This I Believe

Michael - Swansea, Massachusetts
Entered on February 7, 2007
Age Group: 30 - 50
Themes: illness

Playing a Game of Catch

Playing catch with a baseball has always been one of my favorite things to do. My mom taught me to play catch. Once I got the hang of it, I could barely wait for my Dad to come home from work so we could play.

I loved the feeling of throwing a baseball and the sound of the ball popping into the mitt — it’s part of summer; my favorite season.

I’d play catch with my brothers; driving them crazy – wanting to play every day. While we played catch we would talk about all kinds of things – baseball of course, but other things – like school, friends, and life.

Catch strengthened our arms. A professional baseball scout told me: arm strength comes from lots of games of catch. Major league pitchers played lots of catch as kids. That’s why they can throw the ball 90 miles per hour. Catch also strengthens relationships because as you play catch, you talk.

I always played catch with my children, just like I did with my Dad. All four of my kids developed strong throwing arms but more importantly, catch made us closer. Catch builds relationships.

It’s so simple but beautiful; just back and forth. There’s a certain peace and contentment that comes from a game of catch. There’s a connection that’s made between the people who are playing. In a way, it’s an expression of love. I once said that I hope you can play catch in heaven. I can’t imagine paradise without it.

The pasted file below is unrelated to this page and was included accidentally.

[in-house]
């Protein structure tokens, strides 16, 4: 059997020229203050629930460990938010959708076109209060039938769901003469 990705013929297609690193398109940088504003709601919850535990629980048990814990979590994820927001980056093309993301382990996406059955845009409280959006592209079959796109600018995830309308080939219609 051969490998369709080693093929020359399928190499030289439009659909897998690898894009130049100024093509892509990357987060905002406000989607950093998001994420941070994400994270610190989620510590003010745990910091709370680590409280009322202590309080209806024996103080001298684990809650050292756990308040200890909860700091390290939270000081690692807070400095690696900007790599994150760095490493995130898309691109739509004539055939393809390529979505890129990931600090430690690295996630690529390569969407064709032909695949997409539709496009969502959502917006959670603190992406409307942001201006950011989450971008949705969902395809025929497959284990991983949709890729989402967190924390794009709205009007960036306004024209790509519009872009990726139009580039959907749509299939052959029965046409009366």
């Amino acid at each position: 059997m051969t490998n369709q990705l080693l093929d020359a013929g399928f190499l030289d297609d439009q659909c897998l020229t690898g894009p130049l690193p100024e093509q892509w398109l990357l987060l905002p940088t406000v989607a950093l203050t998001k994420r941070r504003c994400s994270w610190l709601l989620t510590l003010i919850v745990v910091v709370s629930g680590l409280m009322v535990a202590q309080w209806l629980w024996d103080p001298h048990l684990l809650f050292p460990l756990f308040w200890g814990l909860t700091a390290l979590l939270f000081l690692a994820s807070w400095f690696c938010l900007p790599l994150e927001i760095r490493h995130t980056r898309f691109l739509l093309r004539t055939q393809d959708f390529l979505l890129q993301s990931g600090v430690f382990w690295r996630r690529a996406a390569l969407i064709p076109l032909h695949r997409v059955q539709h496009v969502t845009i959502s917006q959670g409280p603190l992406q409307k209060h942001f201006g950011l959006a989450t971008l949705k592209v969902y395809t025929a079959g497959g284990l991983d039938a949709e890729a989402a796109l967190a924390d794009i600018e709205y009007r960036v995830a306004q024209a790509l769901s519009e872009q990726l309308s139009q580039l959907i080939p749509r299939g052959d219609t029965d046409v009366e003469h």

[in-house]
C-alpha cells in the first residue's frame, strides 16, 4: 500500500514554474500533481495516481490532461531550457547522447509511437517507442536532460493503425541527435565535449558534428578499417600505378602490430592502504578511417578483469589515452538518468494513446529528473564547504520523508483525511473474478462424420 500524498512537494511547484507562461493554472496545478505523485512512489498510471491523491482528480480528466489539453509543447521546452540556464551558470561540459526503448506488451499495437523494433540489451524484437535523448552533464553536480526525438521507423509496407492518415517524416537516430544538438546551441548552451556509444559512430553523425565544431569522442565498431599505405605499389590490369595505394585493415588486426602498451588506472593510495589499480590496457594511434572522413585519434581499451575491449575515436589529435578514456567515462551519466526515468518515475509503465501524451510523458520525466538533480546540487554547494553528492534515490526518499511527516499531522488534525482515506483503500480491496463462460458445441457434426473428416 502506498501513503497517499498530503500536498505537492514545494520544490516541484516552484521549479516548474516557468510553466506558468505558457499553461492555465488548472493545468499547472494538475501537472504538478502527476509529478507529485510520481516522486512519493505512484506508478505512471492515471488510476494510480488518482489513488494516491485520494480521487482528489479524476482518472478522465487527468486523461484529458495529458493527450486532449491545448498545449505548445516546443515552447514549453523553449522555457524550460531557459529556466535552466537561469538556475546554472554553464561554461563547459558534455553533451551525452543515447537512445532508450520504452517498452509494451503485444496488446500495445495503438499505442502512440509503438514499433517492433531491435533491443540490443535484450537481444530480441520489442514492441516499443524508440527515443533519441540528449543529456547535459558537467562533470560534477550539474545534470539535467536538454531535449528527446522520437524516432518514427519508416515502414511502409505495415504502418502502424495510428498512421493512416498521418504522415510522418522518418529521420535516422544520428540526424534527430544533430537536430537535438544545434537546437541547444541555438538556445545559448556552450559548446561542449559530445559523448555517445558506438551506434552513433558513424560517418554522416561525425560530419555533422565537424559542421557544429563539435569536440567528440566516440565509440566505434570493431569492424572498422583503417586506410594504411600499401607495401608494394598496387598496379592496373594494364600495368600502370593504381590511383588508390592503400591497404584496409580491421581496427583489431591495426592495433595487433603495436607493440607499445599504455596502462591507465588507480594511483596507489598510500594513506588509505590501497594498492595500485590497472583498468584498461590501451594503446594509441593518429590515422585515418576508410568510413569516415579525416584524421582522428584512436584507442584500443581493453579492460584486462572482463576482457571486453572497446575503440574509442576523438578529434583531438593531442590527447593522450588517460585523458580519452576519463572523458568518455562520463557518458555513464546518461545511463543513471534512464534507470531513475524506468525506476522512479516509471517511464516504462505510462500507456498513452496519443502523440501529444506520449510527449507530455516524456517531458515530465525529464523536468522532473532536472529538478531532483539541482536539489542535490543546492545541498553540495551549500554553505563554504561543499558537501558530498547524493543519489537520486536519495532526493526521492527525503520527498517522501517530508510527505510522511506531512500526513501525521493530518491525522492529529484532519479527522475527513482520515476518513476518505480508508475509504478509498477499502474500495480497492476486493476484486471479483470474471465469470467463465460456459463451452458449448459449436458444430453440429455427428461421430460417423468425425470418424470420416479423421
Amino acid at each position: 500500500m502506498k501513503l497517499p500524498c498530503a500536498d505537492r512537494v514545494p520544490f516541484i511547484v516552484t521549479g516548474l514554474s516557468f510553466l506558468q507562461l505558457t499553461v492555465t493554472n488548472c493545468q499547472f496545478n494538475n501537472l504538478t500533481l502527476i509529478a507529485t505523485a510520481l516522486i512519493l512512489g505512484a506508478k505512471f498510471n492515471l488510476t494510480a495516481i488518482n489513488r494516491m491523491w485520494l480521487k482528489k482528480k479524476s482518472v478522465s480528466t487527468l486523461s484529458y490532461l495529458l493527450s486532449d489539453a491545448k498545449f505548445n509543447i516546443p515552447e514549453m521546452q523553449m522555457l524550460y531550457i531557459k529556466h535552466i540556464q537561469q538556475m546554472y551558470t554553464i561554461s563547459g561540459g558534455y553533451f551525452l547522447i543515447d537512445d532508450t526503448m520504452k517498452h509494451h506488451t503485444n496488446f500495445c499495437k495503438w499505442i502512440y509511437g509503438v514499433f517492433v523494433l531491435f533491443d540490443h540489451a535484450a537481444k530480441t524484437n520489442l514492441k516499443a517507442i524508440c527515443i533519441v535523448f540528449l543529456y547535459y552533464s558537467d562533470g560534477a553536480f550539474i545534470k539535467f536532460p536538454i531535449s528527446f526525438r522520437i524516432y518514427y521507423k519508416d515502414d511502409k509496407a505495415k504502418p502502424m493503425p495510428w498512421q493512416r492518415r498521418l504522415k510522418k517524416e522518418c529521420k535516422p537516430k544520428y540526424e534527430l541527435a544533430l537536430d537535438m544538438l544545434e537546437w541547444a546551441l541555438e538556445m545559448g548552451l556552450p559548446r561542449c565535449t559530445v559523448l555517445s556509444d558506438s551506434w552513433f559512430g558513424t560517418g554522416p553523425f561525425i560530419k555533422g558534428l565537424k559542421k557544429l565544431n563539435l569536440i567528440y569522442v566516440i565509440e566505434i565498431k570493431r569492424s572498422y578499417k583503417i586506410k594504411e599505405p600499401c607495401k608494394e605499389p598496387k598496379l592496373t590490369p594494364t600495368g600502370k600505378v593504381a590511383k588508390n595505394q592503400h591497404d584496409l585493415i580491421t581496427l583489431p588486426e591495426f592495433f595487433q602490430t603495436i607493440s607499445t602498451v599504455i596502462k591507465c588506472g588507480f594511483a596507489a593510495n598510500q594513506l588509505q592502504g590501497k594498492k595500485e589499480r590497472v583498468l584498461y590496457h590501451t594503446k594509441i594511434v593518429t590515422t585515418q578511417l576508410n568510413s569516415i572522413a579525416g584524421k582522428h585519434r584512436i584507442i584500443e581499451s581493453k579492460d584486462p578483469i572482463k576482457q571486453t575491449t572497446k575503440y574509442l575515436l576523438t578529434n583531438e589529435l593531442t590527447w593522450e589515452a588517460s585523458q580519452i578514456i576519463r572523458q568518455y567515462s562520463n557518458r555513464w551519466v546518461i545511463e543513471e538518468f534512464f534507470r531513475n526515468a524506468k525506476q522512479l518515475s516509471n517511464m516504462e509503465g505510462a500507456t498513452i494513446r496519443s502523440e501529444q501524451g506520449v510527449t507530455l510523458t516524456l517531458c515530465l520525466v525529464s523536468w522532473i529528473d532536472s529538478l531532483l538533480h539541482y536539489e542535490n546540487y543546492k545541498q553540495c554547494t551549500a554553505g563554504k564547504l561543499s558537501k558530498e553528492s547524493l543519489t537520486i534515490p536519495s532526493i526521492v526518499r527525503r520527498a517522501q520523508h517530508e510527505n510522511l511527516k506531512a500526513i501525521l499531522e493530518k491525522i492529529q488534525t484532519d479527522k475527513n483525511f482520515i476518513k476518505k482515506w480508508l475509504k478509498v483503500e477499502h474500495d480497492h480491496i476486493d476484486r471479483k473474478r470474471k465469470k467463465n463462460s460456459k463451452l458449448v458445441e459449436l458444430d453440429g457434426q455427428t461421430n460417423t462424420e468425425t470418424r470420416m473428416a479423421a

In April 2006, while playing catch with two of my children, I had angina. I was only 47 years old at the time and had no indication of heart disease. I thought maybe I had pulled a muscle. After a series of tests, I was shocked to learn that I had a heart attack. I underwent angioplasty and had three stents implanted to open my left anterior descending artery (LAD) which had become seriously blocked, causing the heart attack.

During my recovery, I thought how ironic it was that I was stricken while playing catch – one of my favorite things.

My 10 year old son Trevor was told me he thought he had caused my heart attack. He thought that had he not asked to play, I wouldn’t have become stricken. Far from true, he saved my life. The stress test that was our game of catch helped me avoid a much serious heart attack. I told Trevor that playing catch is part of me; a big part of who I am. How great it was that catch saved my life.

After twelve weeks of a cardiac rehab program and I was feeling pretty good. And I was back playing catch. At times wondered if as I threw a baseball I would feel something in my chest; perhaps angina again. That’s common for folks that have had a heart attack. It gets in your head.

But as I got stronger and felt better, I wanted to play catch often. I wanted to have the feeling that comes from the back and forth fun of a game of catch. I wanted to feel the sun on my face and hear the ball pop into the baseball mitts. And the first person I played with was Trevor. It was like heaven.